Here’s how Apple’s iTunes online music service is changing the music business for the better:
It lets users listen to music before buying it. What a concept, right? Just try that in any of the big music stores. You’ll find the only tunes they’ll let you sample are from CDs the music companies pay to have prominently displayed. Yet, you wouldn’t buy a book without sampling at least its first couple of pages. So why shouldn’t you be able to do the same with music. At iTunes, users can listen to as much as 30 seconds of any song.
Users can compile their own albums. With iTunes, you can pick and choose from among 200,000 files (growing by the thousands weekly). You can buy a whole album or just several songs at 99 cents a pop. That’s not inexpensive, but my guess is that the price will fall as download volume increases.
What’s really important here is that you can buy what you want, rather than just what labels and the bands have decided you should have. No longer do you have take the fat with the meat — and pay $15 or more for a CD that has only three songs you like. Sorry, Chili Peppers, but this doesn’t necessarily mean the death of album rock, just bad album rock. A package of great songs that work together will still sell. Just look at the evergreen appeal of the Who’s Tommy or Miles Davis’ Kind of Blue .
The labels may be forced to change. If filler no longer sells, will the music industry continue to compel bands to produce it? Maybe, just maybe, bands and labels will start improving the overall quality of pop music. (At least I can dream.)
Apple’s new way of selling music is attracting a growing audience. In its first eight weeks, iTunes sold more than 5 million songs. Nearly half were purchased as albums, the Chili Peppers will be glad to hear. But given that 50% was of individual songs, buyers are clearly embracing the pick-and-choose approach.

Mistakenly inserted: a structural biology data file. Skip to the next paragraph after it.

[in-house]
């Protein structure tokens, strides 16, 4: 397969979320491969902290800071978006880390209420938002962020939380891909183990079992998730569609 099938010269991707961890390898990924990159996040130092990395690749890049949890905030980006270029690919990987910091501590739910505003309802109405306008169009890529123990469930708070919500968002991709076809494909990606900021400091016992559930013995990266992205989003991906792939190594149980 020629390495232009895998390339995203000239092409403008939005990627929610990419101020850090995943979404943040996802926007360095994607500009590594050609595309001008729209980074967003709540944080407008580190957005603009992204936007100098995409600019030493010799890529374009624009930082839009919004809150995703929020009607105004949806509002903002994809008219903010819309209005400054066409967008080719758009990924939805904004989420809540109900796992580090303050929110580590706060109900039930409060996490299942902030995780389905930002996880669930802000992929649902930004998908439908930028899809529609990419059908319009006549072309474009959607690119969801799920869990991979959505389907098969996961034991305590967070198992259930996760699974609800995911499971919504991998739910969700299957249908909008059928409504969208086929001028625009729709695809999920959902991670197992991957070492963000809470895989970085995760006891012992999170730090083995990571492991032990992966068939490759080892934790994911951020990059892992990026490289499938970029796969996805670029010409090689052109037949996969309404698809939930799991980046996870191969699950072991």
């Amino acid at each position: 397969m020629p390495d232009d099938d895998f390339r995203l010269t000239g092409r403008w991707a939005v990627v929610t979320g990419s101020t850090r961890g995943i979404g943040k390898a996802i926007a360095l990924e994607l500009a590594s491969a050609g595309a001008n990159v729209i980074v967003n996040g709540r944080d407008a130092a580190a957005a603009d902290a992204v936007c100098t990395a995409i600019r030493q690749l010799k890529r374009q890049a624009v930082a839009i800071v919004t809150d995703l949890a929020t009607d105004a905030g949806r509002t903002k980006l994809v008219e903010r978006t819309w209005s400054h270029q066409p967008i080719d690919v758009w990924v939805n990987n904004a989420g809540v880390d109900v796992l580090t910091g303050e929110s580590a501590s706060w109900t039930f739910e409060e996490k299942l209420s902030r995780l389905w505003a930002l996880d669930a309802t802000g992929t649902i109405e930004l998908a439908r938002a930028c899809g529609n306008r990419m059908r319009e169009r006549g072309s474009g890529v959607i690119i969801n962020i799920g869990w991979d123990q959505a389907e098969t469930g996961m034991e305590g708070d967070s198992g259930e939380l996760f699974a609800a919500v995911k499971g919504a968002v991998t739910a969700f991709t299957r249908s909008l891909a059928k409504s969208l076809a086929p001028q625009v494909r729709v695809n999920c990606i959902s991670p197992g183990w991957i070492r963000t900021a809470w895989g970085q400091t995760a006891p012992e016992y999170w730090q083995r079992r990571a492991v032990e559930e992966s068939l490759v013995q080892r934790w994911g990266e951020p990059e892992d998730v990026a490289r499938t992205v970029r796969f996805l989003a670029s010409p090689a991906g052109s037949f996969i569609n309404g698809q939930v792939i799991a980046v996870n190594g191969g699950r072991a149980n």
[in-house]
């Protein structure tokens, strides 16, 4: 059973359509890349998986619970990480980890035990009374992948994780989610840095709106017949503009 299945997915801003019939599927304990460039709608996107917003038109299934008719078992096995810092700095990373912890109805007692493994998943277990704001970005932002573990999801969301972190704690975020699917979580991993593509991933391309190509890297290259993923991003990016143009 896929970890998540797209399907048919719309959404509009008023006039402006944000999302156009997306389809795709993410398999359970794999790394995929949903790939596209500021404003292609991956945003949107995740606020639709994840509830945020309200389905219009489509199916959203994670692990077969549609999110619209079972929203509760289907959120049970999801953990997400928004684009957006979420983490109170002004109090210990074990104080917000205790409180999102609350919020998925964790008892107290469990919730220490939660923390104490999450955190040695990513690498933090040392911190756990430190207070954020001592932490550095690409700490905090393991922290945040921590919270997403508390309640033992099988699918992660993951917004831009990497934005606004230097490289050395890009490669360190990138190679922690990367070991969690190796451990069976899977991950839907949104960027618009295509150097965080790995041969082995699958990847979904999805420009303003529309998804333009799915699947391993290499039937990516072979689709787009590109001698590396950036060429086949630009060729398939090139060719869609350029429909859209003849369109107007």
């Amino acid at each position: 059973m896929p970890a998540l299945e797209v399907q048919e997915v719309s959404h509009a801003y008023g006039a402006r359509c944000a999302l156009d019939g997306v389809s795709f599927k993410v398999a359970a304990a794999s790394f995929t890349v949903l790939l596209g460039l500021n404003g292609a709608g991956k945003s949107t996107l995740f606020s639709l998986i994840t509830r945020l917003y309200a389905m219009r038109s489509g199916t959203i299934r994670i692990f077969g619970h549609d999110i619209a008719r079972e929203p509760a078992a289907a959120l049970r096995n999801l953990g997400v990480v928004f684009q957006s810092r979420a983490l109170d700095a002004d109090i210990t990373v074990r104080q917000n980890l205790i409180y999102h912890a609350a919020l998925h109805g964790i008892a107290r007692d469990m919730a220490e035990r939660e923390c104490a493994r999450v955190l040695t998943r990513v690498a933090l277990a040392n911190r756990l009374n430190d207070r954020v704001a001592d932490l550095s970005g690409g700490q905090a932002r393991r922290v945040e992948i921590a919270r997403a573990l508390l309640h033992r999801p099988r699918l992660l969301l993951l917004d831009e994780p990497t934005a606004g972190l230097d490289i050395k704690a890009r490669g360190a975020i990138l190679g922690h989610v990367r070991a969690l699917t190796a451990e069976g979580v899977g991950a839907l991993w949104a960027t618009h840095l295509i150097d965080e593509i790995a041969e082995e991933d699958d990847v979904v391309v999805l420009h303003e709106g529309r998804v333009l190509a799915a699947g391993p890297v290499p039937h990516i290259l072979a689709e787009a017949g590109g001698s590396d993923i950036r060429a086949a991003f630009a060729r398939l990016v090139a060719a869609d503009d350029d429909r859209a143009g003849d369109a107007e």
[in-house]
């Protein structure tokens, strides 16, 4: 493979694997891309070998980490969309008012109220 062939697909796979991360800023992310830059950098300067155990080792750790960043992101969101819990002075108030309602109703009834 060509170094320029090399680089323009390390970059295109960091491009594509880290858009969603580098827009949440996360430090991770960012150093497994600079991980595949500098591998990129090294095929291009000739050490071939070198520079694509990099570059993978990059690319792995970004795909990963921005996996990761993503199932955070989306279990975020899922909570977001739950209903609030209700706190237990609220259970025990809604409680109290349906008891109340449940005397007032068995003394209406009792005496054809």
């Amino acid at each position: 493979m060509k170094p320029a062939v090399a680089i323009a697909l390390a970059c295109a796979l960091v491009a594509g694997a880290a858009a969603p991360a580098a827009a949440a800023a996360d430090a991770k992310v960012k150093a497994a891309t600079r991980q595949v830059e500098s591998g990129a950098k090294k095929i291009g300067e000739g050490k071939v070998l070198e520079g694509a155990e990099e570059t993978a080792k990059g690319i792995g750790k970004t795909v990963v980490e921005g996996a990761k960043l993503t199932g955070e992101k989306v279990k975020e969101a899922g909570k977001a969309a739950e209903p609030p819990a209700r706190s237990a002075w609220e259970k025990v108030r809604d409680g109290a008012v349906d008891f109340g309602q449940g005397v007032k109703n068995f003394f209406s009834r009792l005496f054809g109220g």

And I predict that sales will jump up another notch when Steve Jobs & Co. releases a Windows version of iTunes later this year. Apple’s iPod digital-music player already works with PCs, but compatibility will take a big leap forward with a Windows’ version of Apple’s iTunes music-management software (see BW Online, 7/2/03, “How Apple Spells Future: i-P-O-D” ).
CLEAR THE WAY. While off to a bang-up start, iTunes is far from established. Although all of the Big Five labels have signed up, several important independents — such as blues and folk powerhouse Alligator, world-music specialist Putumayo, and punk label Kill Rock Stars — are still holding out. Plus, iTunes represents only a minuscule portion of music sales overall. The last thing this movement needs is a gang of whiney counterrevolutionaries, who’ll only embolden other holdouts.
In truth, opposition makes little sense. Even some execs from the biggest labels have signed on to iTunes. Says Universal Music Group CEO Doug Morris, one of the album format’s inventors: “iTunes is pushing us into the future of how music is produced and consumed.”
It’s time for the Chili Peppers and other holdouts to face the music. Bad album rock is dying, and no one — least of all paying listeners — should want it kept on artificial life support.